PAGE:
Meet Doris from Zambia

After two days of labor at a clinic hear her village, Doris was transferred to a hospital where the staff refused to give her the cesarean section she needed because “she was going to die anyway.” 

Her baby did not survive and Doris developed an obstetric fistula. Her husband left, and soon, so did her hope.

Doris Mutambo had lived with the devastating effects of fistula for more than 20 years before she was finally able to get help.  

Back in 1994, Doris was in labor for two days at a clinic in Muchinga province. After doctors discovered  she wasn’t delivering, they transferred her to Isoka General Hospital for a cesarean section. She was very sick when she was at the clinic and at Isoka, the doctor recommended a C-section but the other medical professionals refused. She said they told her she was going to die anyway, so it wasn’t worth it. They ended up pulling the baby out with forceps, and the baby was dead.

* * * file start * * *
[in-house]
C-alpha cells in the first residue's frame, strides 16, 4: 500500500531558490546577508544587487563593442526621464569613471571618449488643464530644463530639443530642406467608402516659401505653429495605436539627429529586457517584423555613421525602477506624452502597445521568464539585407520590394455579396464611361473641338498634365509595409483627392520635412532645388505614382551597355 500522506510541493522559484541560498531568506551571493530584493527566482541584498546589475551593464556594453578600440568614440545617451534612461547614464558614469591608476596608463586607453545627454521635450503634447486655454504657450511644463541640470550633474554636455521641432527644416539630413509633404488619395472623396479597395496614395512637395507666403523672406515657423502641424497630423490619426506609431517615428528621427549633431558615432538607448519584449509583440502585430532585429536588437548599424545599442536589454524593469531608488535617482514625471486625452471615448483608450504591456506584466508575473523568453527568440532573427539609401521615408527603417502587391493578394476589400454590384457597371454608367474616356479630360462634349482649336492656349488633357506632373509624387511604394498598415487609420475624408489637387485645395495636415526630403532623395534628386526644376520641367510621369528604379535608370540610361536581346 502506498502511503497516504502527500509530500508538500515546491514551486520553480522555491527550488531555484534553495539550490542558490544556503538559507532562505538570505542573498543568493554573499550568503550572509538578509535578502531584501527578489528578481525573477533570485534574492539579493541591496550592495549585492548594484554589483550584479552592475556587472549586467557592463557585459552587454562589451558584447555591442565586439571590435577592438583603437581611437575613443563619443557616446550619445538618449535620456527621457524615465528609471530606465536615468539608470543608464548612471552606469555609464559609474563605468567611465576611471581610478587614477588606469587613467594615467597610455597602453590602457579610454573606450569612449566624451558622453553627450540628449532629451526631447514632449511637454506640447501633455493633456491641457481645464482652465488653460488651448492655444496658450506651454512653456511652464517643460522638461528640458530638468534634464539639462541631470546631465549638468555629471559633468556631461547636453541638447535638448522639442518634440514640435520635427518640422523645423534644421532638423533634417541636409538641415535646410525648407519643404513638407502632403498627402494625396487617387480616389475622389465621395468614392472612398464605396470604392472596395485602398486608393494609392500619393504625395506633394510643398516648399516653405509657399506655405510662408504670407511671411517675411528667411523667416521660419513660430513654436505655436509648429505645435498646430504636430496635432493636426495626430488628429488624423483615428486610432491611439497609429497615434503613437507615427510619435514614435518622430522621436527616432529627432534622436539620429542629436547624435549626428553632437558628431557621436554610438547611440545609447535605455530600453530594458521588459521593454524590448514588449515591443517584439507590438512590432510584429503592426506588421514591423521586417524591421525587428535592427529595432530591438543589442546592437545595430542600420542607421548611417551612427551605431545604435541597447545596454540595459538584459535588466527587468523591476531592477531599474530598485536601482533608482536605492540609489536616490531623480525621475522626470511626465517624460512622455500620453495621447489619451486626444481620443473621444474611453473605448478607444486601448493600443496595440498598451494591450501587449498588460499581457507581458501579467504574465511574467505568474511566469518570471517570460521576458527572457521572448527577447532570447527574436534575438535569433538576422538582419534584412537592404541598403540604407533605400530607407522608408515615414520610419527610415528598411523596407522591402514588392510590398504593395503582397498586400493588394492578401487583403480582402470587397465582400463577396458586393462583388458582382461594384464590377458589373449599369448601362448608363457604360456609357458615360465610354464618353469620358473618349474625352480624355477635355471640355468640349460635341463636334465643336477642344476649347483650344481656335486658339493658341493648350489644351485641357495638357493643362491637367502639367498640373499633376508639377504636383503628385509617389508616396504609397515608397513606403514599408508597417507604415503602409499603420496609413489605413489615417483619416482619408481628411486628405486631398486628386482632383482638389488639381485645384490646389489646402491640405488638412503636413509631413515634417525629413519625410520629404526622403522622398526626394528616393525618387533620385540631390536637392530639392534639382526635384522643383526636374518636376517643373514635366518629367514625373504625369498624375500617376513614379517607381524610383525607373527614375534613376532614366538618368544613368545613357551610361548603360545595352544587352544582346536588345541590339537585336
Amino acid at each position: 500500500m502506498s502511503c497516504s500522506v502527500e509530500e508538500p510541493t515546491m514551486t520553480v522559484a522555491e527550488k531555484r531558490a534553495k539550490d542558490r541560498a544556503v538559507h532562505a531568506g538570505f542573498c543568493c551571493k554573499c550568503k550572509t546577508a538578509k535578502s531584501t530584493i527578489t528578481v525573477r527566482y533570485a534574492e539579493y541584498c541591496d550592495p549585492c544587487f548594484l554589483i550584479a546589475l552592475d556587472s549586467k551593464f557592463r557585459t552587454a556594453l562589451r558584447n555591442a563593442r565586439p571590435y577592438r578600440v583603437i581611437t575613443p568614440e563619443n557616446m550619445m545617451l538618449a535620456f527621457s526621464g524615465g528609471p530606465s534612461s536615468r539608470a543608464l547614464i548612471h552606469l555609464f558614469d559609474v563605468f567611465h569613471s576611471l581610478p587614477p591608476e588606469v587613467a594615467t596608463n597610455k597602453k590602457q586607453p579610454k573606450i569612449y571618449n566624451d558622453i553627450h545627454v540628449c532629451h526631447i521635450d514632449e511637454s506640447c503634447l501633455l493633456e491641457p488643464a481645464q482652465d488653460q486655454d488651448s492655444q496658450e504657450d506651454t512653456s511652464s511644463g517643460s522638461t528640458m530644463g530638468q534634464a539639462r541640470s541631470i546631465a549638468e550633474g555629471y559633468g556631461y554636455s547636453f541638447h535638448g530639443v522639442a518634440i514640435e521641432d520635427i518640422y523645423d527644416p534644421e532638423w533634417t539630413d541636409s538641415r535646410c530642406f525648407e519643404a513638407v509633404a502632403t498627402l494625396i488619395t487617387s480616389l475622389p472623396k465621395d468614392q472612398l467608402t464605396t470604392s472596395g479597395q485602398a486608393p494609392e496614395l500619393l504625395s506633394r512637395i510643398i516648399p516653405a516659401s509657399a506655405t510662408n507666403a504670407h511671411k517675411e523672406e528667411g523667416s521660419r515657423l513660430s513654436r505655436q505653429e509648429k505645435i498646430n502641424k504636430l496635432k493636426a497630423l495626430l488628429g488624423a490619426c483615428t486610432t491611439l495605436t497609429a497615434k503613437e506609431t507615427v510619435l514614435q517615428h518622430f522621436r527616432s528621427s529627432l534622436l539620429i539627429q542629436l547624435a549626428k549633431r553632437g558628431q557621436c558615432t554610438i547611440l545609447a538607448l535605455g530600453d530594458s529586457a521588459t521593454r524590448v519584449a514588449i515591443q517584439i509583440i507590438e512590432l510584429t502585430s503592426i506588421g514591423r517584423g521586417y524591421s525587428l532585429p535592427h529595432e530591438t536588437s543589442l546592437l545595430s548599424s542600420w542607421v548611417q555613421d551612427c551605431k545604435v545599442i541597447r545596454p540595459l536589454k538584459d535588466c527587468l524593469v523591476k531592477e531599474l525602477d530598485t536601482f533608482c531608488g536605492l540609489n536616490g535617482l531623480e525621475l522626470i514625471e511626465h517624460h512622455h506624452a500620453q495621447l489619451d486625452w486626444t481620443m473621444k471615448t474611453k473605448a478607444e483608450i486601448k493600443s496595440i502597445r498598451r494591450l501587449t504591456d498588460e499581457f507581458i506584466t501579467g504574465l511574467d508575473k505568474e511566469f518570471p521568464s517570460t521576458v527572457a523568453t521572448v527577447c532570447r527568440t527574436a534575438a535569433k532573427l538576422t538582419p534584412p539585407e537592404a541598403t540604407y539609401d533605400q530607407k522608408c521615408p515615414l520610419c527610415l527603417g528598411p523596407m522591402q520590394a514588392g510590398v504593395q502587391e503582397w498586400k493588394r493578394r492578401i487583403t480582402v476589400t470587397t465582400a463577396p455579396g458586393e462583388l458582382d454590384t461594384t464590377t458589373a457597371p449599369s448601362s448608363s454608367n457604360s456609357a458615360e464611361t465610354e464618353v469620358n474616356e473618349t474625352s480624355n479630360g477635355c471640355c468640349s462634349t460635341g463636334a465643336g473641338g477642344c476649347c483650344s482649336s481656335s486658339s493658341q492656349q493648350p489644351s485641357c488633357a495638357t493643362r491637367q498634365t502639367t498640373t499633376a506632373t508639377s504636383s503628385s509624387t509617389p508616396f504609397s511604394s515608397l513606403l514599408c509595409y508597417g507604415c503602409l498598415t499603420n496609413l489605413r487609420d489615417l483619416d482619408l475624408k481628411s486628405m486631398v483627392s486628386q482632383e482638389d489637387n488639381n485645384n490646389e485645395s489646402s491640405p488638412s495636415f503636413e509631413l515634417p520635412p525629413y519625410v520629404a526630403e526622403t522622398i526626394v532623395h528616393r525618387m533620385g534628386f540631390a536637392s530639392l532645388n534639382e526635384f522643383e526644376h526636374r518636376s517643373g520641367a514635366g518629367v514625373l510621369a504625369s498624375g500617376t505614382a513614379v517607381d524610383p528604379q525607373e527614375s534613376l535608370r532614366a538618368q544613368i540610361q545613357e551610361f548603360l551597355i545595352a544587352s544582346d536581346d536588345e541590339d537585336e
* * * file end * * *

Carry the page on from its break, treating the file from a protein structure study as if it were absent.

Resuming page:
After the ordeal, the doctor told her she had fistula and referred her to Isoka again to get treatment. But instead, she returned back to her home village of Chiyana with her husband and mother. Her husband ended up running away and they’ve never seen each other since. 

When the fistula became painful, she went to Nakonde District Hospital for help. The doctor there told her to stay and explained about the life-changing work that the Fistula Foundation is doing. The doctor called the foundation and was able to explain the situation and money was sent for transportation to Mpika. The hospital also had posters about the condition, so Doris was able to learn more about it. 

Fistula had left Doris, 40, very socially isolated – she wouldn’t even visit friends or relatives. And she was always washing her clothes and trying to bathe because if she didn’t bathe, she couldn’t sit with family and friends. 

She wondered why she lost her baby and her life at the same time? 

Today, Doris is very excited that the Fistula Foundation is helping her get her life back. She said she doesn’t know if she should dance or sing. The foundation should continue this work, she said, and though she doesn’t have money or possession to give the doctors and medical staff and foundation workers, she said God will bless them. 

This story was written by Kristi Eaton in 2018 for Fistula Foundation’s Writer in Residence program. 

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